There is ‘fish and chips’ at Poppies, which is no ordinary cod but a winner at the National Fish and Chip awards. In a country with over 10000 “chippies,” this is no mean feat. I find Poppies enormously charming: the jukebox, the waitresses in cutesy red costumes and the wall posters with Cockney rhyming slang (brown bread for dead, pen and ink for stink).


An interesting stop is St John Bread and Wine, which prides itself on its “nose to tail” philosophy. Simply put, its popular chefs follow a democratic – if queasy for me – cooking policy of “no body part left behind.” Luckily, that morning, we are offered only a cured bacon sandwich or poached pear in yoghurt sauce.

My favourite is the final stop at the super tony Pizza East, which I think is the perfect metaphor for this neighbourhood’s gentrification. Sitting on the uncomfortable high stool, I muse on the fact that, from pudding made from stale bread to salted caramel chocolate tart, the East End has come a very long way in just over a hundred years.

~ This was published in the Mumbai Mirror on Sunday, September 28, 2014 as ‘Community Meals’ – read it in pdf form here

~ For more information on this fun food walk in the East End, check out the Eating London Tours website. I went on a food walk with them in Rome a couple of years ago and found that fascinating too. Here is what I wrote about it then – Roman Banquet for Outlook Traveller

High up in Heidiland

As I peel off a jacket and then a sweater on my hike up from Maienfeld village towards Heididorf, I am reminded of an initial scene from the book. Heidi is clambering up the Alps behind her aunt Dete, and as it gets warmer and warmer, off comes one layer of clothing after another. I must have read the book nearly three decades ago, yet I remember that scene vividly. And I remember rooting for the impish, rebellious little orphan that moment on.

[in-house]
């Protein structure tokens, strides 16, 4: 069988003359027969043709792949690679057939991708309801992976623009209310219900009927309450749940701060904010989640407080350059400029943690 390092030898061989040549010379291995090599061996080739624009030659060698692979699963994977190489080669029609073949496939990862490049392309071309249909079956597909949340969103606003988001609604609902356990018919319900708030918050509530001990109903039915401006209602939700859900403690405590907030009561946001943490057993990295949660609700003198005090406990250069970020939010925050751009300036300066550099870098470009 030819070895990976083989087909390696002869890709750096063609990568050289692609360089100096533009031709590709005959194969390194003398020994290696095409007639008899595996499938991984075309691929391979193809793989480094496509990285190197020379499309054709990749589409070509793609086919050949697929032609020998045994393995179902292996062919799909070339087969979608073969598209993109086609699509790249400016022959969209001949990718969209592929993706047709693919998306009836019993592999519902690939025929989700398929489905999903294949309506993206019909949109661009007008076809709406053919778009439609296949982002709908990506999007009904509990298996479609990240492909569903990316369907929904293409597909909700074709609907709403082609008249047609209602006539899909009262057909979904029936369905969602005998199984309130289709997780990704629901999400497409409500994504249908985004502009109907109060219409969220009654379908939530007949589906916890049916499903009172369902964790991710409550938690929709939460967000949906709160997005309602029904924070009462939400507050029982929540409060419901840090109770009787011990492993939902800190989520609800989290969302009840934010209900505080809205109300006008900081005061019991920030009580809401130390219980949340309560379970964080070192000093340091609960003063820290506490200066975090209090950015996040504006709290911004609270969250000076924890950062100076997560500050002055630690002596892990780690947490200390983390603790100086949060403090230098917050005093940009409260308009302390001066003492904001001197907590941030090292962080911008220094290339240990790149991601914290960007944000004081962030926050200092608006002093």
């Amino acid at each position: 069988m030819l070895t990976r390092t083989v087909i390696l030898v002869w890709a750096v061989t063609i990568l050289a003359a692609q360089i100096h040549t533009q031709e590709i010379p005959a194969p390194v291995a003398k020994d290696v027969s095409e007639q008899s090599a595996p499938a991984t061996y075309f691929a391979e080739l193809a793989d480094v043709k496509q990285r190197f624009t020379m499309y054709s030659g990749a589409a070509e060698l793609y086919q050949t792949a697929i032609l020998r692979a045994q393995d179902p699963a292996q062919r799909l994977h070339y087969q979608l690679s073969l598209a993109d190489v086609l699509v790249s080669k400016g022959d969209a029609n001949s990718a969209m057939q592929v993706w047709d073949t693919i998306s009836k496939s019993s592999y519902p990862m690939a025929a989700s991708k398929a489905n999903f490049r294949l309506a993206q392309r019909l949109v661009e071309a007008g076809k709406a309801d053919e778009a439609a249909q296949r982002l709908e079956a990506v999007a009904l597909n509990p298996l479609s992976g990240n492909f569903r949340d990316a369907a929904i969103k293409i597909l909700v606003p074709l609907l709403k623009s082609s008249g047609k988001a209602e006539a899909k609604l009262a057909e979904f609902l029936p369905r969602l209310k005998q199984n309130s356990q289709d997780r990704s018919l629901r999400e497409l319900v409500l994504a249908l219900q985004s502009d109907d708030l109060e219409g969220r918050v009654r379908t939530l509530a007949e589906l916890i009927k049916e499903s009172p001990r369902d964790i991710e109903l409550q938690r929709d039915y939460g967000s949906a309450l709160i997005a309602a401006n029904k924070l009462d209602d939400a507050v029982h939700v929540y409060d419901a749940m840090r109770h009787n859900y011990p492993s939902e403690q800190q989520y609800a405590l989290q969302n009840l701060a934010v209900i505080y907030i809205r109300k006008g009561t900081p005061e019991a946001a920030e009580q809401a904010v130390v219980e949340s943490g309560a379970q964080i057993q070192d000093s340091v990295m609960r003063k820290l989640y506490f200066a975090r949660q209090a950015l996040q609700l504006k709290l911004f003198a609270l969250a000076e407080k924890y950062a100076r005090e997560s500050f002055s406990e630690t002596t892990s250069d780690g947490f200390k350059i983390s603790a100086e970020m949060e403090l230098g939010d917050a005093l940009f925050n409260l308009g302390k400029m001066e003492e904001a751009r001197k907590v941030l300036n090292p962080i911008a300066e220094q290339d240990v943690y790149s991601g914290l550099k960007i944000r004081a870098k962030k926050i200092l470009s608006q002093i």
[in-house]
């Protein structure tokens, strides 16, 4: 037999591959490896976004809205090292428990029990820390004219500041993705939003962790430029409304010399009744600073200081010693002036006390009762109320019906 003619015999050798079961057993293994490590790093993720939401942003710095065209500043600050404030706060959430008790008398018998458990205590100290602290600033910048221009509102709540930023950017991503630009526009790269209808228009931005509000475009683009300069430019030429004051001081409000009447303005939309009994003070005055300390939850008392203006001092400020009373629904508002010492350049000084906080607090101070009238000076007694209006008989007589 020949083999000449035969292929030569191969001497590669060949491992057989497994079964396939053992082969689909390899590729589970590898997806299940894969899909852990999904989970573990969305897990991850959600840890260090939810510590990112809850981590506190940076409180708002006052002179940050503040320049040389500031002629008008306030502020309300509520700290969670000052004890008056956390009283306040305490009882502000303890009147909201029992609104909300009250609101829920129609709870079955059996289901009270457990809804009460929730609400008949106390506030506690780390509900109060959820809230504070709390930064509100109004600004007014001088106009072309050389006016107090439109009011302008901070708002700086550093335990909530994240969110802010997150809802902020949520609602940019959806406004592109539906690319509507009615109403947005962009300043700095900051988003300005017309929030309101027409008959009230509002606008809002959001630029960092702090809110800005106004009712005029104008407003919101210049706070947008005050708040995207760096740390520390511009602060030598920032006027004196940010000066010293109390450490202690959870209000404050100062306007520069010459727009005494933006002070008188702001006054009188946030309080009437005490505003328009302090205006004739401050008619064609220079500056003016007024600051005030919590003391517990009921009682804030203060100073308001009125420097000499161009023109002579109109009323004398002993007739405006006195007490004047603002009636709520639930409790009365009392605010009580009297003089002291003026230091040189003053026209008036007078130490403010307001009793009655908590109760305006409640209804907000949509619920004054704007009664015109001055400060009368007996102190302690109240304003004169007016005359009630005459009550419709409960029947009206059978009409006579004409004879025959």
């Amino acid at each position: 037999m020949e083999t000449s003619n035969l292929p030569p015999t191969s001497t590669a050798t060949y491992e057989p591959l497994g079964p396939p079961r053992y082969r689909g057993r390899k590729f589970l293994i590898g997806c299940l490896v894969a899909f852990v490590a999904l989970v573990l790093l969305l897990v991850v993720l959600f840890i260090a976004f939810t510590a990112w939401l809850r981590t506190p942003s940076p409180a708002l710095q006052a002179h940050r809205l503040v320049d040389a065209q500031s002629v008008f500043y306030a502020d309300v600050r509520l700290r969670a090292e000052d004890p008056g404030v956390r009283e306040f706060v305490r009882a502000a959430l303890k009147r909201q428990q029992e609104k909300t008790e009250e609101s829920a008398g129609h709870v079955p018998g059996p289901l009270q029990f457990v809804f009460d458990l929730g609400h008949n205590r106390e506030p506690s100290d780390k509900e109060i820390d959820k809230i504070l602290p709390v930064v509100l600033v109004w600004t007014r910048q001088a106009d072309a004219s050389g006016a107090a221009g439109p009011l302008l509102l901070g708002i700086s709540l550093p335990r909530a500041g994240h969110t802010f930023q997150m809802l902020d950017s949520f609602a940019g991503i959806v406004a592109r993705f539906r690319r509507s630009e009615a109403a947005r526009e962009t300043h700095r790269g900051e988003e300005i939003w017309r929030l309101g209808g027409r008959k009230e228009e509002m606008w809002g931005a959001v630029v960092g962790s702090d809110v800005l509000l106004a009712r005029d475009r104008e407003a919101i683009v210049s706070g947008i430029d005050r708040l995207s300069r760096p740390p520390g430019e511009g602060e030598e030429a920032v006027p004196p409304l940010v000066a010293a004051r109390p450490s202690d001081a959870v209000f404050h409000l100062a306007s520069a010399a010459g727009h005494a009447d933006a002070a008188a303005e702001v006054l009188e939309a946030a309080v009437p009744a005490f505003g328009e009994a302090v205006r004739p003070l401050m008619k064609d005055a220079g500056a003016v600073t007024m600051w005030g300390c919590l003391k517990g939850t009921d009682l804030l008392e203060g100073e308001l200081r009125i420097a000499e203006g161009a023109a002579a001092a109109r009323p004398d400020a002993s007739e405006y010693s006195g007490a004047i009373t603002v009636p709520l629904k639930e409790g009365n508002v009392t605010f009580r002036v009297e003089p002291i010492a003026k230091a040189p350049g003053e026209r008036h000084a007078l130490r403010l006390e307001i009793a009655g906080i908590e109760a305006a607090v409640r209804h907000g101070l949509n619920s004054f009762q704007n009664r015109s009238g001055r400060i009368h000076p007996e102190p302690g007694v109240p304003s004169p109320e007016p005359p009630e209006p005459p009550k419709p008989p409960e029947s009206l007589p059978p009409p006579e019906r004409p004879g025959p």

Me, I am not rebelling; I am just not clad for the warm weather. The last few days had been unseasonably wet and cold for August, and I had fully expected more of the same.

Hike up to Heidiland

The signs for Heididorf – Heidi’s village where her home has been recreated for her fans – start as soon as you get off at Maienfeld’s railway station. And why not? It is one of the region’s star attractions, drawing visitors from as far as Japan. But more on that later.

Heididorf is an easy hour’s walk from the station, through the pretty village of Maienfeld and up hilly roads lined with vineyards. A dozen photo stops, a bit of huffing and a lot of puffing later, I pull up at tiny Heididorf.


So, here’s the thing. In Heidiland, it is easy to forget that Heidi is a fictional character. There is a museum dedicated to her life; to author Johanna Spyri really, and the innumerable Heidi adaptations. It comes with a souvenir shop that sells, yes, Heidi-themed things from chocolates to fridge magnets, school bags and water bottles. Close to it is a model of Heidi’s home, the one she would have shared with her grumpy grandpa.

Heidi's home

Heidi and Peter

I am ambivalent about this experience, when I overhear someone say in a breathless voice, “This is a dream come true for me.” When I mention this later to Tabhitha Forrer from Heidiland Tourism, she says this is a common sentiment expressed by Heididorf visitors.

What makes Heidi, written in 1880 by an unknown Swiss, so popular even today? It remains one of the largest selling books in the world, translated into over 50 languages. There are five known movie versions, including a blockbuster with Shirley Temple, of golden locks and puppy eyes fame. Spyri, in her book, of course, describes Heidi as having short, black curly hair, but that’s Hollywood for you.